Last Updated: Friday - 09/24/2010
Week of July 18, 2005
Yes, Jesus is the only saviour
Christianity says Jesus is the truth
My Glass is Half Full
By MARK PICKUP
Recently, the Associated Press interviewed James R. Edwards about his new book, Is Jesus the Only Savior? (Eerdmans). Edwards' answer is an emphatic "Yes." It's not the sort of answer to ingratiate him to the World Council of Churches, of which his denomination is a part.
Edwards is a Presbyterian minister and chairman of theology at the Presbyterian Whitworth College in Spokane Wash. An Internet book review of Is Jesus the Only Savior? says:
"After tracing the currents of modernity from the Enlightenment to the Jesus Seminar, Edwards contends the assumptions of most skeptical historical-Jesus scholars are no more intellectually defensible than the claims of faith.
He then assembles extensive support to show Jesus considered himself the unique and saving mission of God to the world.
The belief that Jesus Christ alone is the saviour of humanity and the only way to salvation has been a foundational tenet of Christianity from its beginning.
At the Last Supper, Jesus spoke to his disciples about the way to heaven. He said, "I am the way and the truth and the life. No one comes to the Father except through me." (John 14:6.) Jesus went on to promise "I will ask the Father, and he will give you another Advocate to be with you always, the Spirit of truth, which the world cannot accept" (verse 16-17).
After Christ's Ascension, Peter (the first pope) was filled with the Holy Spirit (as promised) and proclaimed this about Jesus: "There is no salvation through anyone else, nor is there any other name under heaven given to the human race by which we are to be saved" (Acts 4:12).
Pretty clear, pretty exclusive. St. Timothy was equally clear: "For there is one God and one mediator between God and men, the man Christ Jesus" (1 Timothy 2:5).
This sort of message is not generally welcome in our age of pseudo-pluralism where truth is relative and people like to hear about many paths to God. But if the testimony of Jesus, Peter and Timothy are to be believed, this is not true. The only way to God is through Jesus Christ.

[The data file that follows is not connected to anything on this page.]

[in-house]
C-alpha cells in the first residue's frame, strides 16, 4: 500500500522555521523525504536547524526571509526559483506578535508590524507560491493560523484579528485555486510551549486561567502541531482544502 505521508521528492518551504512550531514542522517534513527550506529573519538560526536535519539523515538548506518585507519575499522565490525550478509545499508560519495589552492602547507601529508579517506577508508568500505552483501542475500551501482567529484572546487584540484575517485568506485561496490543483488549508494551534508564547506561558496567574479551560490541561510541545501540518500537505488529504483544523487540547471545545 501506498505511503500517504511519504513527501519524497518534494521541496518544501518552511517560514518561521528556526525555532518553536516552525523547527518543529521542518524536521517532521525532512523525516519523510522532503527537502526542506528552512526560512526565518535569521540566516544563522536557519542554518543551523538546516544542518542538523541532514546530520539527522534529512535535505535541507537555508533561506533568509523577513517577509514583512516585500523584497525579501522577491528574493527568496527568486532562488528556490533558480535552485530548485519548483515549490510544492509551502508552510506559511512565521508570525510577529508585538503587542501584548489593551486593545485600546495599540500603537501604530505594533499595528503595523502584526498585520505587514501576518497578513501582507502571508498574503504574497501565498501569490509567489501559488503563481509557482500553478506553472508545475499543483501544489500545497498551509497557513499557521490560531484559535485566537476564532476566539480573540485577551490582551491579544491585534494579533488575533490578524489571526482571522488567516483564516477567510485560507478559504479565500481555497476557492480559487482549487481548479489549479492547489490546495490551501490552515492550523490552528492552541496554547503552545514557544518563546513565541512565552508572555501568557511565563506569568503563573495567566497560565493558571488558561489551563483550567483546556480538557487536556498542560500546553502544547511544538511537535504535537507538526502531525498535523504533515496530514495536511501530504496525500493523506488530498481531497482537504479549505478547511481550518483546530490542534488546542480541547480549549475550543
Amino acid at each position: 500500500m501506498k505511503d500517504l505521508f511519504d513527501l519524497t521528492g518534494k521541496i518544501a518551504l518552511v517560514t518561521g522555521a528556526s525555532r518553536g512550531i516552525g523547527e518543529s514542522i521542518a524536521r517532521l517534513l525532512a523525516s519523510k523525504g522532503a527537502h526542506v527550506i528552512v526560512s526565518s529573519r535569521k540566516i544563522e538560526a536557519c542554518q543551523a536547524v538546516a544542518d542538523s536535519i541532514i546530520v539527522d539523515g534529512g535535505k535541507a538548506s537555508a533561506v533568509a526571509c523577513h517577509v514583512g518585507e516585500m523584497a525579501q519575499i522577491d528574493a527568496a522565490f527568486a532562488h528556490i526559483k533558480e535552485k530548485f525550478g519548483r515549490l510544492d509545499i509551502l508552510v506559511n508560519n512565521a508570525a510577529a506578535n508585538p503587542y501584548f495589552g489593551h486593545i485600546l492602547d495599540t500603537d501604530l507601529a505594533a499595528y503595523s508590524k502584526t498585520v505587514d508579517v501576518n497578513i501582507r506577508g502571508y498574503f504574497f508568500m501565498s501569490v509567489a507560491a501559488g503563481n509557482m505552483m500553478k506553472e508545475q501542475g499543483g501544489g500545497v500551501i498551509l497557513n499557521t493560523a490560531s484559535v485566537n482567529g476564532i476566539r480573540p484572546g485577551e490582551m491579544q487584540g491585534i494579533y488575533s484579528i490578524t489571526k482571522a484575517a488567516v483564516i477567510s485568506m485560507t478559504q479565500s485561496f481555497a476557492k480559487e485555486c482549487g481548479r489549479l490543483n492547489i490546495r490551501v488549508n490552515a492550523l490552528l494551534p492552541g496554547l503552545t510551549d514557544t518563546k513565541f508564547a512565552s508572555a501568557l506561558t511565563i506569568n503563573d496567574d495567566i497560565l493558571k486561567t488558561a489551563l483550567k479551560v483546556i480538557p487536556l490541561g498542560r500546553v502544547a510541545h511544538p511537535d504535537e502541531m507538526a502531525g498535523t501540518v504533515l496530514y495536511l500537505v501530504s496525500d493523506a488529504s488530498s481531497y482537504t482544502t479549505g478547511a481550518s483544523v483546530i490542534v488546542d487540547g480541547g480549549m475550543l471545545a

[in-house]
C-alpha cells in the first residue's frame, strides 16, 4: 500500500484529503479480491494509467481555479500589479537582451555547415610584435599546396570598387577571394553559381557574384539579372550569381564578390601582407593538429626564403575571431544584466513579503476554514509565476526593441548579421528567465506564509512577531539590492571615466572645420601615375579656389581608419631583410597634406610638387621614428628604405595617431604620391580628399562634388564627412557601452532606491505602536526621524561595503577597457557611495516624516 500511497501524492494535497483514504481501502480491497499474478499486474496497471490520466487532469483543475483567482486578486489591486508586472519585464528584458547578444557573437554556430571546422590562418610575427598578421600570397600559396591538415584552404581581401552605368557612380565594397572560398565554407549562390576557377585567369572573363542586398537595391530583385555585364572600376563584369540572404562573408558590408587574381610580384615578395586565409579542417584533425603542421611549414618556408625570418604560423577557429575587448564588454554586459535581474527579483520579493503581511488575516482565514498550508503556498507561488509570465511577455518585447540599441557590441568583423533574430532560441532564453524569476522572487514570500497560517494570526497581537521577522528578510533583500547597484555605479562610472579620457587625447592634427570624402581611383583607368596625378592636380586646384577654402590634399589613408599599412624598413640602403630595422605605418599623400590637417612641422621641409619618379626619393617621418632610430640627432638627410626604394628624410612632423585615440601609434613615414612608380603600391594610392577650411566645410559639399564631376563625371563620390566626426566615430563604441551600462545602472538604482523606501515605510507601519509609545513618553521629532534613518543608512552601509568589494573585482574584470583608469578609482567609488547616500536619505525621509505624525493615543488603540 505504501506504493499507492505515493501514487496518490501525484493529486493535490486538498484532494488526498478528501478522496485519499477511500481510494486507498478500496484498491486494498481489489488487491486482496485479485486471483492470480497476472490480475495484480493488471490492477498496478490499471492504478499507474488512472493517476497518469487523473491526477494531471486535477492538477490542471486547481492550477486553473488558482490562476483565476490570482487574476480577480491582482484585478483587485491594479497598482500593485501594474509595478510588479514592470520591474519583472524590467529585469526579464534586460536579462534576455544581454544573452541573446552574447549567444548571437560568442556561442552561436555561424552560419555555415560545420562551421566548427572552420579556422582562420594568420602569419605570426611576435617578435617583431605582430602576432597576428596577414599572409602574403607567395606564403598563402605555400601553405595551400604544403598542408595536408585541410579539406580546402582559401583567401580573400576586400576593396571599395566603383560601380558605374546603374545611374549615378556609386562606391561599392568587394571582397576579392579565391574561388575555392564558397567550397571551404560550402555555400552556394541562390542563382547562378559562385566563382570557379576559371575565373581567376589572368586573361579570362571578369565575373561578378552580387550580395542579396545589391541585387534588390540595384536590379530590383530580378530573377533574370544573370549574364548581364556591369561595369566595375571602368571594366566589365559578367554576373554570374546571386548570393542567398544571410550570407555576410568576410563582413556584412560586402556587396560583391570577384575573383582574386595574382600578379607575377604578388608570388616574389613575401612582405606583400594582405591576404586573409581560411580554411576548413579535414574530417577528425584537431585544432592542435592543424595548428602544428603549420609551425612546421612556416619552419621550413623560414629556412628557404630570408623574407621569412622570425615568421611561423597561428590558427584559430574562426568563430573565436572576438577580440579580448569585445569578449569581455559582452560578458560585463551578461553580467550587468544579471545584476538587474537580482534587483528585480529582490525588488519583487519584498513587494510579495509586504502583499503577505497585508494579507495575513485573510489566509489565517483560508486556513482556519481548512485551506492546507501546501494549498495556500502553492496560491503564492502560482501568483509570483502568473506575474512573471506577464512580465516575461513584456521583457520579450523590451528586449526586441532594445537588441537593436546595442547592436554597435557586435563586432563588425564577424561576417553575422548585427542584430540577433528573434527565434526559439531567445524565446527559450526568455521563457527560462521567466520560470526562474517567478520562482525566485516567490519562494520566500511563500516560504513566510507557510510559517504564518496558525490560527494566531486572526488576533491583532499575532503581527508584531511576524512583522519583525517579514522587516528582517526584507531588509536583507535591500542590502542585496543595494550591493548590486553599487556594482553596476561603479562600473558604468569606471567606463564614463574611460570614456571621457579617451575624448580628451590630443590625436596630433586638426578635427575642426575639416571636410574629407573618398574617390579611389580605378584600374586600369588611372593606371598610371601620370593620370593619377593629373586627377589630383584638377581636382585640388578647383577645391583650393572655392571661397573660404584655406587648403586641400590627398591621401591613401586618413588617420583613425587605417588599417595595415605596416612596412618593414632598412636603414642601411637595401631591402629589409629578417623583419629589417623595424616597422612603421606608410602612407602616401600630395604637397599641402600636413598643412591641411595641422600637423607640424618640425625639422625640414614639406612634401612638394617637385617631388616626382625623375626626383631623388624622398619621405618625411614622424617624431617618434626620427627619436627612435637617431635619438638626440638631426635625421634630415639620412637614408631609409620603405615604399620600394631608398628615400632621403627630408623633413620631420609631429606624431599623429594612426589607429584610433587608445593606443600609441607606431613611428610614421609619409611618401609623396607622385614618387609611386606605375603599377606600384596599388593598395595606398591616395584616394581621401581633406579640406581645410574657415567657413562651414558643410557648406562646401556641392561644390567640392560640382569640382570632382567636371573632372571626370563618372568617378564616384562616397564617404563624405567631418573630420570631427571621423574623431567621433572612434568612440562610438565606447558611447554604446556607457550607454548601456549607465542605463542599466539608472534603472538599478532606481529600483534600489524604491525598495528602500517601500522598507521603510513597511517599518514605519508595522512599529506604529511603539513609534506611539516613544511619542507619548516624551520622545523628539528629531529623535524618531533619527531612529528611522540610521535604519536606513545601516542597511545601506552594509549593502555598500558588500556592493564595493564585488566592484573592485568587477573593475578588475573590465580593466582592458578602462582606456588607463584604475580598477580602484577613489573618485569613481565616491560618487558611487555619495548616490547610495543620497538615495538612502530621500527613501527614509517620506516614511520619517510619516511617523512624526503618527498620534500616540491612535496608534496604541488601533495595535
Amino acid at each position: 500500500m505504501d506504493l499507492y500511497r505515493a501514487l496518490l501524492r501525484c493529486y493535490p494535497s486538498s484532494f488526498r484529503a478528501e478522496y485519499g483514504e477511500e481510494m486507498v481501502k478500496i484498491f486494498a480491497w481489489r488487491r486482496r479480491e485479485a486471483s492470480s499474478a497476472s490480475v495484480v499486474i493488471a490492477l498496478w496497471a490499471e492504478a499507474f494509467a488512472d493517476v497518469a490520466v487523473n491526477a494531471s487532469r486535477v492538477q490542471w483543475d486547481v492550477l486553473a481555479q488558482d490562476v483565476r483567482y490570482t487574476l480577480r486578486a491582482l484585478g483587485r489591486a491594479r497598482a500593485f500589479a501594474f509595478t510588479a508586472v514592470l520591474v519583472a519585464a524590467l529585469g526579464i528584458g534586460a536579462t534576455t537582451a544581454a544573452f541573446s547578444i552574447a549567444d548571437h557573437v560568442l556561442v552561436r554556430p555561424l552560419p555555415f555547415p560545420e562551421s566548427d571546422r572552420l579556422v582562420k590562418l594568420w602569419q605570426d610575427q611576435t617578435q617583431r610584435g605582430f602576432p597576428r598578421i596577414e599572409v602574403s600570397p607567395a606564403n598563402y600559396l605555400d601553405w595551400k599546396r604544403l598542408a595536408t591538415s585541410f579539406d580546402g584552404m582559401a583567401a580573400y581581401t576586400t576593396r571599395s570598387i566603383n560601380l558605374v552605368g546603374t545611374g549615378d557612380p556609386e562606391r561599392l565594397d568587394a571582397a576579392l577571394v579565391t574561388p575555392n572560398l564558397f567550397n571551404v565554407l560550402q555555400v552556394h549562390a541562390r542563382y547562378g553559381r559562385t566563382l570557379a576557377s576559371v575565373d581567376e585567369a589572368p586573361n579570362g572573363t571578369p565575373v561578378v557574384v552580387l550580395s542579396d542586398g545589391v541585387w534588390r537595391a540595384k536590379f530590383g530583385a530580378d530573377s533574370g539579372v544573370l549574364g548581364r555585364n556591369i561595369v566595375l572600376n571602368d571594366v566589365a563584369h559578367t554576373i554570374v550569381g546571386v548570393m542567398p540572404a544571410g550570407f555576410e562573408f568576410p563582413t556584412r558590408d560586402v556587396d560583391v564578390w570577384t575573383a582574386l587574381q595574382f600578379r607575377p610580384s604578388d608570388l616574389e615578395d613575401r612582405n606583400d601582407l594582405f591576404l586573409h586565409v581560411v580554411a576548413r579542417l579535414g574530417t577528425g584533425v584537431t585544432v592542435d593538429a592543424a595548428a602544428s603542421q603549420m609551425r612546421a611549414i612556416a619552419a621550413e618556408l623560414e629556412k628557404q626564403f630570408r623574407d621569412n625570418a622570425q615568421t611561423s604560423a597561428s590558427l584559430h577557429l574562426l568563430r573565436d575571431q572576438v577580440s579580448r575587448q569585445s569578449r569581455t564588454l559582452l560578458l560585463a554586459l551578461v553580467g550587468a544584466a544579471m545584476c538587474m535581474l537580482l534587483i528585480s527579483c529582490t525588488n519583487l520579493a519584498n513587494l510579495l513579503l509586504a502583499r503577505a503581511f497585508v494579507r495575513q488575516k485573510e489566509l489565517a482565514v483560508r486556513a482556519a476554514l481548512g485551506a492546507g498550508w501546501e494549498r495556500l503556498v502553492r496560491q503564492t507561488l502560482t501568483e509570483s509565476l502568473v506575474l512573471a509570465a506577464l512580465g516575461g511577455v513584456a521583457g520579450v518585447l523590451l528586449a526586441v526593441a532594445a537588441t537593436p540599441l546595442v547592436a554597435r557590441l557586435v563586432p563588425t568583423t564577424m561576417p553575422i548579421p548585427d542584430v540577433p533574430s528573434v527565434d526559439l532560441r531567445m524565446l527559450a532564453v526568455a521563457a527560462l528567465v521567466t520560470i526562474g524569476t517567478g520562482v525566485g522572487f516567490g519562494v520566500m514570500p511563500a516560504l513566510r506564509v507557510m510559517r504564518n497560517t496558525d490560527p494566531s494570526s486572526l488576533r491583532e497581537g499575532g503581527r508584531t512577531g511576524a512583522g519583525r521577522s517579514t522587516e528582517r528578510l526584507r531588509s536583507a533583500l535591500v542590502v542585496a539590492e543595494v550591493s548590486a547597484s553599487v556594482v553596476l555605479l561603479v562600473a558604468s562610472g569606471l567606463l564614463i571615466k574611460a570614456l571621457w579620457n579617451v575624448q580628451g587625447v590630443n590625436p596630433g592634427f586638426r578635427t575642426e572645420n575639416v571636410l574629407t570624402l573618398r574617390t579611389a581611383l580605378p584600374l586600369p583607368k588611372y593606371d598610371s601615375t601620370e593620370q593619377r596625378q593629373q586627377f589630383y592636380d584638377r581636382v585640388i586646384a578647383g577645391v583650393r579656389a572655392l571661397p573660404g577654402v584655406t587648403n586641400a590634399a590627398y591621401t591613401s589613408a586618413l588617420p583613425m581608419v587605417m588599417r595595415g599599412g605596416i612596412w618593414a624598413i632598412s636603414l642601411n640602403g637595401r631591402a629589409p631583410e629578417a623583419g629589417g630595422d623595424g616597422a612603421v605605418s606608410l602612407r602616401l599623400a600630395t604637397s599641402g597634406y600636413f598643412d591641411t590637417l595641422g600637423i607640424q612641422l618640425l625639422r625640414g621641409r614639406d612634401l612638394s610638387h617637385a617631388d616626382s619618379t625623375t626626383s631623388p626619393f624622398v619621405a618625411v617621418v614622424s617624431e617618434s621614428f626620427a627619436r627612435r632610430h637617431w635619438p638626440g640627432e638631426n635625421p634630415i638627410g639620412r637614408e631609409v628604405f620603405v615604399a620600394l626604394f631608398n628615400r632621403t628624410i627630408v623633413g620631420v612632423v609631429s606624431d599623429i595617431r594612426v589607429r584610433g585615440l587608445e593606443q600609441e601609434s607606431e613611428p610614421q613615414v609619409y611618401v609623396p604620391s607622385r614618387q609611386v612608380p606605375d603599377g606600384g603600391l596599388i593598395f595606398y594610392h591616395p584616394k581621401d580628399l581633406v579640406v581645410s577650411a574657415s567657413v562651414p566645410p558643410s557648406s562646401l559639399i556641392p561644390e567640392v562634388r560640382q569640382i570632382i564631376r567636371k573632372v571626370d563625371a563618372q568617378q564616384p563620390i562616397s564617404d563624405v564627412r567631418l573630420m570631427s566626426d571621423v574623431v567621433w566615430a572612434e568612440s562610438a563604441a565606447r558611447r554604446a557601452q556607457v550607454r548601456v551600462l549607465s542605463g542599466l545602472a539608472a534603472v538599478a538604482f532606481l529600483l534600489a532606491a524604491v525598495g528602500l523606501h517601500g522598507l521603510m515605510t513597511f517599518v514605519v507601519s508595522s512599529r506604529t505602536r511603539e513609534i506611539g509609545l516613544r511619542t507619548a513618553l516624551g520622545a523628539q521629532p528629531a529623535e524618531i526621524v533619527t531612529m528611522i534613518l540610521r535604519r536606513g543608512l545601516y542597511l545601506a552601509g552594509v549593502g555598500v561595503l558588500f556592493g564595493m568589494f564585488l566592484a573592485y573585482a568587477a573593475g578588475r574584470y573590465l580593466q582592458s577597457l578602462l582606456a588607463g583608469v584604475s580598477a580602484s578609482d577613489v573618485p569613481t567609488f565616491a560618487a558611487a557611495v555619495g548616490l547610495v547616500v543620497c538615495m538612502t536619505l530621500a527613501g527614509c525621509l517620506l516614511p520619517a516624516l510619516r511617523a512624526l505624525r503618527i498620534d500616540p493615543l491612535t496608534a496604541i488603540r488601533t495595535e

Should I believe those who espouse that all religions are basically the same and there are many paths to God, or should I believe Jesus, Sts. Peter and Timothy. Hmmm, I wonder who it will be ?
Truth is rarely fashionable-but it is knowable.
Pope Benedict XVI has stated this in his book Truth and Tolerance: Christian Belief and World Religions (Ignatius). The truth is knowable because Jesus Christ is truth and he is the saviour of the world.
Many people in the 21st century no longer accept that there is such a thing as truth, and certainly no such thing as absolute truth. To them, the only absolute truth is that there is no absolute truth - there's no right and wrong, only opinions.
All ethics are situational. (Actually, if there's no such thing as right and wrong then the concept of ethics is meaningless.) Everybody is tolerant of everything; the only thing not to be tolerated is intolerance.
People must rely on laws as the only recourse for moral direction. But even laws can be changed with a simple majority vote and a stroke of a legislative pen. In a world of relativism, there is no higher truth that exists apart from what legislatures declare and enforce.
The final arbiter of truth is power. Change the government and what was right and true yesterday is usurped by a new set of standards and a different set of lawmakers. What was previously unthinkable can become the law of the land. Germany showed us that in the last century.
Without a higher moral law or standard for people to agree upon and follow (or an author and giver of that higher law or standard), well then all that's left is consensus of those who are most powerful and cunning.
If there's no lawgiver, no Messiah to save us from ourselves, then ultimately most people will find no meaning or purpose to life, no truth, life will have no intrinsic value.
Society may have to hunt down and jail criminals like Karla Homolka and Paul Bernardo to protect itself. But if we seriously believe there's no such thing as right and wrong, no truth, then it's pointless condemning what they did. After all, when they committed their sexual abductions, tortures and murders, their personal definition of truth may have been dominance and self-gratification. Somebody may interject to say, "They had no right to impose their views on others or kill those women!" Why not? If there is no right and wrong, then there's no basis to make such a claim.
What is truth?
That's why I find 21st century relativists suspect. In one breath they maintain there is no objective right and wrong, no absolute truth. In the next breath they're decrying the destruction of the rain forests, or using animals in medical experimentation, or they're marching in the streets against globalization.
Methinks the relativist believes in objective truth more than he's letting on and he expects the rest of us to agree (or at least acquiesce). Why? Each person has his personal truth, his own standard of right and wrong, and he must not inflict his standards or morals on others.
Now, if there is such a thing as objective truth, where does it come from? Christianity says Jesus is the truth and that his crucifixion and resurrection gave rise to a tidal wave of love and hope for millions of people for more than 2,000 years.
Each person must decide whether Jesus is the only saviour of the world. Personally, I've concluded the answer is Yes. Christ has utterly changed my life for more than a quarter of a century.
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